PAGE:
Reuters, for example, reported on December 1:
U.S. House Democratic Leader Steny Hoyer said the chamber would vote this week to permanently extend the estate tax rates scheduled to expire at the end of 2009, but the road will be tougher in the Senate. The House will take up a bill introduced last week by Democrat Earl Pomeroy to extend the current policy of taxing estates over a $3.5 million threshold at a rate of 45 percent.
The death tax currently is scheduled to expire in 2010. However, it then comes back in 2011, with a top tax rate 55% (60% for some estates) and a $1 million exclusion.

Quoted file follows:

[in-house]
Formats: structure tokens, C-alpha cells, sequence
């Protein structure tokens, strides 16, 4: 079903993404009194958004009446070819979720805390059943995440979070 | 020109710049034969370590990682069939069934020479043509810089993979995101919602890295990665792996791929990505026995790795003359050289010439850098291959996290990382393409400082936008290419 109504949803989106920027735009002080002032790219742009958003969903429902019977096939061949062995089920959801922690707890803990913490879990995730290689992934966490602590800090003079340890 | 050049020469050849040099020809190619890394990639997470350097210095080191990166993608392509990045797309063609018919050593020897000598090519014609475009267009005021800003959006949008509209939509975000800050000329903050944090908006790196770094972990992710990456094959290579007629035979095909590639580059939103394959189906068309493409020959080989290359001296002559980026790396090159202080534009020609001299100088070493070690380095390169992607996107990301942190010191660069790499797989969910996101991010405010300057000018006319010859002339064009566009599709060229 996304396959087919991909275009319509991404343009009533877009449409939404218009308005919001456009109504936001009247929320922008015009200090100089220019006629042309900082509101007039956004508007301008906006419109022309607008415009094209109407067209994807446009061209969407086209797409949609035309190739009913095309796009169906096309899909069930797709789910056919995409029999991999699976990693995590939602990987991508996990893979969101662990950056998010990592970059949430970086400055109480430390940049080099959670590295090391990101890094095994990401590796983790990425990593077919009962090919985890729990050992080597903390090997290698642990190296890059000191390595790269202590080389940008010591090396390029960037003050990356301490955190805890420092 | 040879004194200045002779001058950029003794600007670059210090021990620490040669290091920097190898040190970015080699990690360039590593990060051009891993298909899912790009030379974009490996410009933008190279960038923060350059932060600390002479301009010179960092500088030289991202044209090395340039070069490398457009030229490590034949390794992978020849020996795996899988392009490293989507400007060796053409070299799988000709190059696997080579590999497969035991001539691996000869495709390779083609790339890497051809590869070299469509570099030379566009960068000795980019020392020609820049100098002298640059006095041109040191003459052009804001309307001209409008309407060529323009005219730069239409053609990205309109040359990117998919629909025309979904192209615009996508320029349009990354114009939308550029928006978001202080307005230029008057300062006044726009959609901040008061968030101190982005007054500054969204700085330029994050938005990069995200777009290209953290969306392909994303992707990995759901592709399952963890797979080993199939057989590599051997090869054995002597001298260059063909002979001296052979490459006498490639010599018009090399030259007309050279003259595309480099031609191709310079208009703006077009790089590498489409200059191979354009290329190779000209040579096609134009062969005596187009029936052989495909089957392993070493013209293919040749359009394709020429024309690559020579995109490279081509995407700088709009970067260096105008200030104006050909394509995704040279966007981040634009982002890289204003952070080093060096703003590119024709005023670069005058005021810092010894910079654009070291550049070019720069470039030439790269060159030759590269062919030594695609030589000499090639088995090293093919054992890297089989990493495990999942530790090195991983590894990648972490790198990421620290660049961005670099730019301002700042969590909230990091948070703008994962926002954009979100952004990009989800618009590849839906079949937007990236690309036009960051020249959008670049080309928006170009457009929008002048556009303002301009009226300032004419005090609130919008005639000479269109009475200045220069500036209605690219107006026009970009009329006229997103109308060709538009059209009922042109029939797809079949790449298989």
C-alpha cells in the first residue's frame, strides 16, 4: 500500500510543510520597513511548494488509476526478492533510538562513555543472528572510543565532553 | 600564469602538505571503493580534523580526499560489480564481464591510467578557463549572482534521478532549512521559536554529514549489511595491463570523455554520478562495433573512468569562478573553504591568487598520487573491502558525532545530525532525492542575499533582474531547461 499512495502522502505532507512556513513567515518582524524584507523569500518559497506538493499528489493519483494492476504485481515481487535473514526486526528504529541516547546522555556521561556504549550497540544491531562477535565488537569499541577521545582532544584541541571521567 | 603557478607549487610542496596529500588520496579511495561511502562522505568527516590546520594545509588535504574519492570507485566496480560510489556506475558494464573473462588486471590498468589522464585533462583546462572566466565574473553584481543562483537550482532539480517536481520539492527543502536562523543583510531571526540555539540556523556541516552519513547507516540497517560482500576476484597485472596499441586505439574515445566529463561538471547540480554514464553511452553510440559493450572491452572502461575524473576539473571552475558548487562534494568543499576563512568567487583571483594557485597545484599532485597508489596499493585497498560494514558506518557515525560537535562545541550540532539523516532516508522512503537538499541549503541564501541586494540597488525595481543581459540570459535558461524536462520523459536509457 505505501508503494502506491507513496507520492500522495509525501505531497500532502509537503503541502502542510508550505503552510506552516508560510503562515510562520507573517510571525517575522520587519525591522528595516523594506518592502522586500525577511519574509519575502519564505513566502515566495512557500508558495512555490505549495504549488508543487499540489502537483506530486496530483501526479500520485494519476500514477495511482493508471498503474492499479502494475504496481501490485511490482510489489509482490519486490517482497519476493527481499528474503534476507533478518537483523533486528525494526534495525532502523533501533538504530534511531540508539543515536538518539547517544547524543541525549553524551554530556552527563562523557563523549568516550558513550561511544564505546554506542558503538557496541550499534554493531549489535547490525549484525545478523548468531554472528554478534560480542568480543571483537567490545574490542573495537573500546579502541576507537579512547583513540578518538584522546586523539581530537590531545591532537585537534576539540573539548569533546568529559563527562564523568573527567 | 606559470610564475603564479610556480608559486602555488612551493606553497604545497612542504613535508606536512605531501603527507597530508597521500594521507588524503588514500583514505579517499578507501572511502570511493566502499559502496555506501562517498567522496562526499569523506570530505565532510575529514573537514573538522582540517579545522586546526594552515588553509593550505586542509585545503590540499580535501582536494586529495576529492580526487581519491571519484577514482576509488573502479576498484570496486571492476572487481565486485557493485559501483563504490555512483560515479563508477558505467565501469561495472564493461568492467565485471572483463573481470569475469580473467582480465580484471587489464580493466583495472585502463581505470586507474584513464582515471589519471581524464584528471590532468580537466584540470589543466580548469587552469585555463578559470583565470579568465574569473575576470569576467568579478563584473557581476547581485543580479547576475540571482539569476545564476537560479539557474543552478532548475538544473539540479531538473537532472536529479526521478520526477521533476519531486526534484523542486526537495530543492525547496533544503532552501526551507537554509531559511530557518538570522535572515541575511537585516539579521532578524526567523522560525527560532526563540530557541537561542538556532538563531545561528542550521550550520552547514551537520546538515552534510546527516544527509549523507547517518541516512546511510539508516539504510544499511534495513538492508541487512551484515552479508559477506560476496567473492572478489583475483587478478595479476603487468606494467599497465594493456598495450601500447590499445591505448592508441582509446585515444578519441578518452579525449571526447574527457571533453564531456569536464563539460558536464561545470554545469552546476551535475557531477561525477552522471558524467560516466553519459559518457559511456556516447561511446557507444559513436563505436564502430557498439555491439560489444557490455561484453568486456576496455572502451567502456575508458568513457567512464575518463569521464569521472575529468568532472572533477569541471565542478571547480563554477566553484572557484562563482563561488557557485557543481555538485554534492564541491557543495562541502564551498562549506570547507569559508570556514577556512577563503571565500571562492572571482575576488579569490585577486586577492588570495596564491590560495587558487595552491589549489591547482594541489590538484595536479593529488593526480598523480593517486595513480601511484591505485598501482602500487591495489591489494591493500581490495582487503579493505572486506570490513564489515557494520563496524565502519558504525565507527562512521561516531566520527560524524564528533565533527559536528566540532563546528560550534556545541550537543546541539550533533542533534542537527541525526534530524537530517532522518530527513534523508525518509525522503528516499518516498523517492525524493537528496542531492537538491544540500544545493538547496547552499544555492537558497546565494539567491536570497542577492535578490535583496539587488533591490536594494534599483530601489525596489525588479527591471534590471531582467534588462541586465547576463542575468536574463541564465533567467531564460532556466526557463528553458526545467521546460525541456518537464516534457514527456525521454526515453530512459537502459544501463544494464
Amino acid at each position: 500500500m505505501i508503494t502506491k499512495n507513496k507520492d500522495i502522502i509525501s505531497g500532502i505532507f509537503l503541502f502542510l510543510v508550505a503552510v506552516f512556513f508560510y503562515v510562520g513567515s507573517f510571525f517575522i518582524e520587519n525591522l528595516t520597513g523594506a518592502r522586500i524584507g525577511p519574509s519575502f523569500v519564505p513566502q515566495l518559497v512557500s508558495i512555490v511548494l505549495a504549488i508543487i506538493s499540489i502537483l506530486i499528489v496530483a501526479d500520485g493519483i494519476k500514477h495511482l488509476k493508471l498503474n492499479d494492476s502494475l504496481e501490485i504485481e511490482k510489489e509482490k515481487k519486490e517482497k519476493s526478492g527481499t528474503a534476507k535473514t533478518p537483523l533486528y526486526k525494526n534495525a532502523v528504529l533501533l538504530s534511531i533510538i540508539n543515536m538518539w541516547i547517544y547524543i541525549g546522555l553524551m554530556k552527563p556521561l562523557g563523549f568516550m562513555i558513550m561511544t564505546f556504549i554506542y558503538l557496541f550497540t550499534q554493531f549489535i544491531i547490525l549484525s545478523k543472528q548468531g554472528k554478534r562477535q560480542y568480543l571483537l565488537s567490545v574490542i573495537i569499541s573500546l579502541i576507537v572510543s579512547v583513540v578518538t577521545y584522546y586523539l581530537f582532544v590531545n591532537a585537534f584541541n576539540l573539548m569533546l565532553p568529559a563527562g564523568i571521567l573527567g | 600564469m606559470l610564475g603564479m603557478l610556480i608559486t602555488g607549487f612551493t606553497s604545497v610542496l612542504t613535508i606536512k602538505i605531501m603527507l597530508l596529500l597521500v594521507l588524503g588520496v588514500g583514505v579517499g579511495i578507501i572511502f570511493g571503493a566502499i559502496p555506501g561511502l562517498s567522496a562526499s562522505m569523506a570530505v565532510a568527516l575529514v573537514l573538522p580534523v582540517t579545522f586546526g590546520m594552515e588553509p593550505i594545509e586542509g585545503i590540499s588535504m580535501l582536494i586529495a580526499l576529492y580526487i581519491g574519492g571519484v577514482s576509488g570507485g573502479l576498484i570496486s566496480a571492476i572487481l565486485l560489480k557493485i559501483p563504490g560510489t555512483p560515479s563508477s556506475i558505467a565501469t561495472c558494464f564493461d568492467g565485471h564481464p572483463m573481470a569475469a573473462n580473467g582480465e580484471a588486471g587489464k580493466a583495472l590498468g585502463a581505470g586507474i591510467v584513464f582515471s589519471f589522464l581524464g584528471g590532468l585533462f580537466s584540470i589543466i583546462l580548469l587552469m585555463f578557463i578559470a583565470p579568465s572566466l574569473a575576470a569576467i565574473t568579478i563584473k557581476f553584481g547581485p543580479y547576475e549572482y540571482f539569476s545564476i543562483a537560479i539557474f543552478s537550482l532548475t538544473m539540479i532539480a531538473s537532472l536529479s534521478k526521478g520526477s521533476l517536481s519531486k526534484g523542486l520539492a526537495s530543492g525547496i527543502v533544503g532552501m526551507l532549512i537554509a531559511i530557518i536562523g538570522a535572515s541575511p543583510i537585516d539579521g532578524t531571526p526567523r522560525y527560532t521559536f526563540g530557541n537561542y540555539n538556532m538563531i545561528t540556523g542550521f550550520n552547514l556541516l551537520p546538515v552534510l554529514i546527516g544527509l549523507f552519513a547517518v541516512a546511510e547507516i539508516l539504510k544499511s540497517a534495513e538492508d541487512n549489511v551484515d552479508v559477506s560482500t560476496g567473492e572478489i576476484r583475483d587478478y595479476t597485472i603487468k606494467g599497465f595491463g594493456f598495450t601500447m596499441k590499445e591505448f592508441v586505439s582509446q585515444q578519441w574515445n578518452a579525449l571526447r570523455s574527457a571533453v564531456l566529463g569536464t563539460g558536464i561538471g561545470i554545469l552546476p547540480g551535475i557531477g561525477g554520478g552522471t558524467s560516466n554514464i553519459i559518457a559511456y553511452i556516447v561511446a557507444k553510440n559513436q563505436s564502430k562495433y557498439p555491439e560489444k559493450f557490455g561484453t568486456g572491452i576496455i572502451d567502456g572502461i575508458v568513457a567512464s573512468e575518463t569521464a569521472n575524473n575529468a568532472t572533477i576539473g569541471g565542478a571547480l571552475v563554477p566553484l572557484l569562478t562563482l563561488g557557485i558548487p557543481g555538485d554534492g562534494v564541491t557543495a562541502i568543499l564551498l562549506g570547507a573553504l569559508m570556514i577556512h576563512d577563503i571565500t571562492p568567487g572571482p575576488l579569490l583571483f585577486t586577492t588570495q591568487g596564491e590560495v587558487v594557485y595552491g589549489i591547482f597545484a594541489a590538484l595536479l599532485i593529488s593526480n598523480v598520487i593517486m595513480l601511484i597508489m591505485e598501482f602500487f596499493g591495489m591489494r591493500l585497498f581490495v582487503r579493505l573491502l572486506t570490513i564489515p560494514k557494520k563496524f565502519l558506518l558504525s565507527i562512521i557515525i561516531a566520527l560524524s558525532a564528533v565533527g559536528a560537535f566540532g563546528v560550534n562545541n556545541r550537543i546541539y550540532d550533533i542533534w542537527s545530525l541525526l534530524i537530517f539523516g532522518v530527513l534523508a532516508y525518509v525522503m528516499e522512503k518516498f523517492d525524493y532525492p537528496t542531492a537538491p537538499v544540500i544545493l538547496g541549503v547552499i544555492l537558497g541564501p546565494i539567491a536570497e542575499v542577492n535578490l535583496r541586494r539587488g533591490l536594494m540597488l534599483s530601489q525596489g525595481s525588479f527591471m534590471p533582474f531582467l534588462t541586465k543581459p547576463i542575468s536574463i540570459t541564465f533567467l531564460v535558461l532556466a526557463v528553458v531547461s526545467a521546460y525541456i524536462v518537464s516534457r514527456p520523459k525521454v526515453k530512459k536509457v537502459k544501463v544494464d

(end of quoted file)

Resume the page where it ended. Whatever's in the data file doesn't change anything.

The death tax, however, serves no economic purpose. In fact, it discourages investment and job creation; diverts resources away from productive undertakings and to tax planning/avoidance efforts; stands as a major threat to asset-intensive small businesses; and raises no net revenues for the government once all of the costs are factored into the equation.
If our elected officials were serious about wanting to see more jobs created, then permanently killing off the death tax would make sense.
Keeping the death tax alive is not about serious economic or fiscal policies. Instead, it’s just politics rooted in envy and populist pandering.
Raymond J. Keating
Small Business & Entrepreneurship Council